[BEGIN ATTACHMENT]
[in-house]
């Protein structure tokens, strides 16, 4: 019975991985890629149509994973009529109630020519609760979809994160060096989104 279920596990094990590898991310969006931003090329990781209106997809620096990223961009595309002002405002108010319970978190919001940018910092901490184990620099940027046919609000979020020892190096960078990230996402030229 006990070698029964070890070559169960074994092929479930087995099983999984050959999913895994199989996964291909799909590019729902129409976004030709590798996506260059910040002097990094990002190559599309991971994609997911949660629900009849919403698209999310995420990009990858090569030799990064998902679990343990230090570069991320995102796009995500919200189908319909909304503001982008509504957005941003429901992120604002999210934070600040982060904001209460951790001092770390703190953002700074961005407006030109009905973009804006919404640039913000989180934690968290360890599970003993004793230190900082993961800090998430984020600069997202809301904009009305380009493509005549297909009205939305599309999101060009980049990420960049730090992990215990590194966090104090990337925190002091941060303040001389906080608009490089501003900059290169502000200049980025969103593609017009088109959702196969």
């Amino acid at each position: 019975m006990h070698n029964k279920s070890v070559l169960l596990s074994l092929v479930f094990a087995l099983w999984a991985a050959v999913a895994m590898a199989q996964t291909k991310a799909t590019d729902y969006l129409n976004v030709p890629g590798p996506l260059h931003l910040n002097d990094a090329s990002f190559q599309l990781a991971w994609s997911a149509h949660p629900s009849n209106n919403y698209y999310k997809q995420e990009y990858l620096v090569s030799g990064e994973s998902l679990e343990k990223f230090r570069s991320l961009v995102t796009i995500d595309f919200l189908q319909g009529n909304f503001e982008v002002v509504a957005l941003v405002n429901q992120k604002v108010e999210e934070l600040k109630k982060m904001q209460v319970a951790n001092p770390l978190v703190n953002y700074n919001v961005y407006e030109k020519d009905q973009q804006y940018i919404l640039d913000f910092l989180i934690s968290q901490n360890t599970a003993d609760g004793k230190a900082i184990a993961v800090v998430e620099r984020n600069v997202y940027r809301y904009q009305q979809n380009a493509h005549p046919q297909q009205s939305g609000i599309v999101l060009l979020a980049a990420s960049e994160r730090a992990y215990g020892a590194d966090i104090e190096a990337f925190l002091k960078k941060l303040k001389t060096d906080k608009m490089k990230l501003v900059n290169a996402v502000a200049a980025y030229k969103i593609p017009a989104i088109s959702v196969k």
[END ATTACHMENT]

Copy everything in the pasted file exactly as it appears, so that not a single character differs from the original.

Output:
[in-house]
């Protein structure tokens, strides 16, 4: 019975991985890629149509994973009529109630020519609760979809994160060096989104 279920596990094990590898991310969006931003090329990781209106997809620096990223961009595309002002405002108010319970978190919001940018910092901490184990620099940027046919609000979020020892190096960078990230996402030229 006990070698029964070890070559169960074994092929479930087995099983999984050959999913895994199989996964291909799909590019729902129409976004030709590798996506260059910040002097990094990002190559599309991971994609997911949660629900009849919403698209999310995420990009990858090569030799990064998902679990343990230090570069991320995102796009995500919200189908319909909304503001982008509504957005941003429901992120604002999210934070600040982060904001209460951790001092770390703190953002700074961005407006030109009905973009804006919404640039913000989180934690968290360890599970003993004793230190900082993961800090998430984020600069997202809301904009009305380009493509005549297909009205939305599309999101060009980049990420960049730090992990215990590194966090104090990337925190002091941060303040001389906080608009490089501003900059290169502000200049980025969103593609017009088109959702196969």
């Amino acid at each position: 019975m006990h070698n029964k279920s070890v070559l169960l596990s074994l092929v479930f094990a087995l099983w999984a991985a050959v999913a895994m590898a199989q996964t291909k991310a799909t590019d729902y969006l129409n976004v030709p890629g590798p996506l260059h931003l910040n002097d990094a090329s990002f190559q599309l990781a991971w994609s997911a149509h949660p629900s009849n209106n919403y698209y999310k997809q995420e990009y990858l620096v090569s030799g990064e994973s998902l679990e343990k990223f230090r570069s991320l961009v995102t796009i995500d595309f919200l189908q319909g009529n909304f503001e982008v002002v509504a957005l941003v405002n429901q992120k604002v108010e999210e934070l600040k109630k982060m904001q209460v319970a951790n001092p770390l978190v703190n953002y700074n919001v961005y407006e030109k020519d009905q973009q804006y940018i919404l640039d913000f910092l989180i934690s968290q901490n360890t599970a003993d609760g004793k230190a900082i184990a993961v800090v998430e620099r984020n600069v997202y940027r809301y904009q009305q979809n380009a493509h005549p046919q297909q009205s939305g609000i599309v999101l060009l979020a980049a990420s960049e994160r730090a992990y215990g020892a590194d966090i104090e190096a990337f925190l002091k960078k941060l303040k001389t060096d906080k608009m490089k990230l501003v900059n290169a996402v502000a200049a980025y030229k969103i593609p017009a989104i088109s959702v196969k």